An artist's concept of the ARTEMIS spacecraft in orbit around the Moon
An artist's concept of the ARTEMIS spacecraft in orbit around the Moon NASA

China has recently announced its upcoming lunar mission, 'Chang'e-4' which will be launched in late 2018 and now the country's space agency has unveiled its ambitious plan to create a mini biosphere on the dark side of the moon by growing flowers and silkworms to redeem man's dream to live one day on the Moon.

If everything goes well, insects, plants, potato seeds and arabidopsis - a small flowering plant belonging to the mustard family will be taken to the dark side of the moon on the Chang'e-4 lander launch which is expected to take place in December 2018.

The insects, plants, and seeds aboard will be placed in a specially designed 18cm tall bucket-like tin made of aluminum alloy materials. Water, nutrient solutions, and a small data transmission system will be also sent to the lunar surface for growing the plants.

Though known as the dark side of the moon, experts believe that this area will also receive adequate sunlight. A small tube will be used to direct natural sunlight to the tin which will help plants to grow on the lunar surface.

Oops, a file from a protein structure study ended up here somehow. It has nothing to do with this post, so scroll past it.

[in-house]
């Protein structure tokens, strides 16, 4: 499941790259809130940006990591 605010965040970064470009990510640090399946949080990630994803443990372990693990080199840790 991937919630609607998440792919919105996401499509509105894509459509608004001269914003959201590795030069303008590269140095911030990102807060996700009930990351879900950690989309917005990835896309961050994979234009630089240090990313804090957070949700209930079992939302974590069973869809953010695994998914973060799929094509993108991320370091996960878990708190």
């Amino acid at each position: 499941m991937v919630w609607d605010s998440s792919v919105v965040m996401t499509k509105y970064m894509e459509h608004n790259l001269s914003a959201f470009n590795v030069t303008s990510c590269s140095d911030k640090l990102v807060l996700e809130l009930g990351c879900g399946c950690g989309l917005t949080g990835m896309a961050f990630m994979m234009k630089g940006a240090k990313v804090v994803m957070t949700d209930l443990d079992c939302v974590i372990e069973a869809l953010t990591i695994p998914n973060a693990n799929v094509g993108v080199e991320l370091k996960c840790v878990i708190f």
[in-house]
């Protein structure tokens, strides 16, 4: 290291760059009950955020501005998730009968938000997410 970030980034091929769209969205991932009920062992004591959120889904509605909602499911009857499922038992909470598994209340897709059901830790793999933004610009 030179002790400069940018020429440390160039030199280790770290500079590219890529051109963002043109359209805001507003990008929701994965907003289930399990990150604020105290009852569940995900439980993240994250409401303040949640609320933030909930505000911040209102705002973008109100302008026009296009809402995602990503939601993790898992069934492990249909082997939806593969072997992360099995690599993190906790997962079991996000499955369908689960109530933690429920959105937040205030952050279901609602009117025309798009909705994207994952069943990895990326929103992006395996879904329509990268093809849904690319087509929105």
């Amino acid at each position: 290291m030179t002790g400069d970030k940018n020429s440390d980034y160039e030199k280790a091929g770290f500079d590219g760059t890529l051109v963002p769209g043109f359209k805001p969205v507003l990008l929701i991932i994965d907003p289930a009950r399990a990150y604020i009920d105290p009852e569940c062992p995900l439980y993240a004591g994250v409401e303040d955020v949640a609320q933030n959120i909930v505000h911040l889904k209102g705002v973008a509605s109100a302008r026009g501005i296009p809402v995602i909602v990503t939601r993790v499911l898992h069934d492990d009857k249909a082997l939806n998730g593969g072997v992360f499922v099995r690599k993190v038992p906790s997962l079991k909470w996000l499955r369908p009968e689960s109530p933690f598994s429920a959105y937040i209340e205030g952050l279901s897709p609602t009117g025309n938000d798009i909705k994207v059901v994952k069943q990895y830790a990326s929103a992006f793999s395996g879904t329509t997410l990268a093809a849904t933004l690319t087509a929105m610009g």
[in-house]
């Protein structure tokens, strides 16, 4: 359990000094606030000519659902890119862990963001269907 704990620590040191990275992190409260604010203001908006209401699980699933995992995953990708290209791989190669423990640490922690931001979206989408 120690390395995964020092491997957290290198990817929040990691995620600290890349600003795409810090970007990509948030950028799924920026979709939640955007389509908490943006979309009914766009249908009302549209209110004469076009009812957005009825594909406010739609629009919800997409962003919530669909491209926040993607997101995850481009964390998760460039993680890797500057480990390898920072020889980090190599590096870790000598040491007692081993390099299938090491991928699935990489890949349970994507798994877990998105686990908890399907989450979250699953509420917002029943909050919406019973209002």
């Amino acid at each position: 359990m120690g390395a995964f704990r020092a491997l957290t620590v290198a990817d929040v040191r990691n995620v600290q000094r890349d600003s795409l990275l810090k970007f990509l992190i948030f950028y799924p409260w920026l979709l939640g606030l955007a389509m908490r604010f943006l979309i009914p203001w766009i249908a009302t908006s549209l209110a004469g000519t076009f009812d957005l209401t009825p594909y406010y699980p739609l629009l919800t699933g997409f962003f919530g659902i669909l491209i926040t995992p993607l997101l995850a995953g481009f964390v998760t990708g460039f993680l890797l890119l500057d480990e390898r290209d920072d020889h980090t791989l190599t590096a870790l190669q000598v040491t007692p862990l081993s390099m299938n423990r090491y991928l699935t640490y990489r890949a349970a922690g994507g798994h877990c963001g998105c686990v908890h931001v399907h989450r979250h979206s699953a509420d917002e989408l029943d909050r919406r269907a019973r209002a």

As the plants emit Oxygen, it will help silkworms to hatch from their cocoons. Later, silkworms will emit carbon dioxide which will, in turn, allow plants to grow freely, thus creating a mini ecosystem on the moon.

Previously, scientists at the International Space Station had grown plants, while Chinese astronauts at Tiangong-2 space lab had cultivated rice and arabidopsis. It should be noted that these cultivations were carried out at an altitude of 400 kilometers which is in low-earth orbit.

"Our experiment might help accumulate knowledge for building a lunar base and long-term residence on the Moon. The environment on the Moon, 380,000 kilometres from the Earth, is more complicated," said Professor Liu Hanlong, chief director of the experiment and vice president of Chongqing University, reports Xinhua news agency.

Liu added that potato will emerge as the major food for astronauts during space journeys in the future.

According to experts, the moon's gravity which is 16 times lesser than the earth will be the major barrier while trying to create a mini ecosystem there. The climate on the moon is also harsh, and it usually ranges from -100 to 100 degree Celsius.

"We have to keep the temperature in the 'mini biosphere' within a range from 1 degree to 30 degrees, and properly control the humidity and nutrition. We will use a tube to direct the natural light on the surface of Moon into the tin to make the plants grow," said Xie Gengxin, chief designer of the experiment.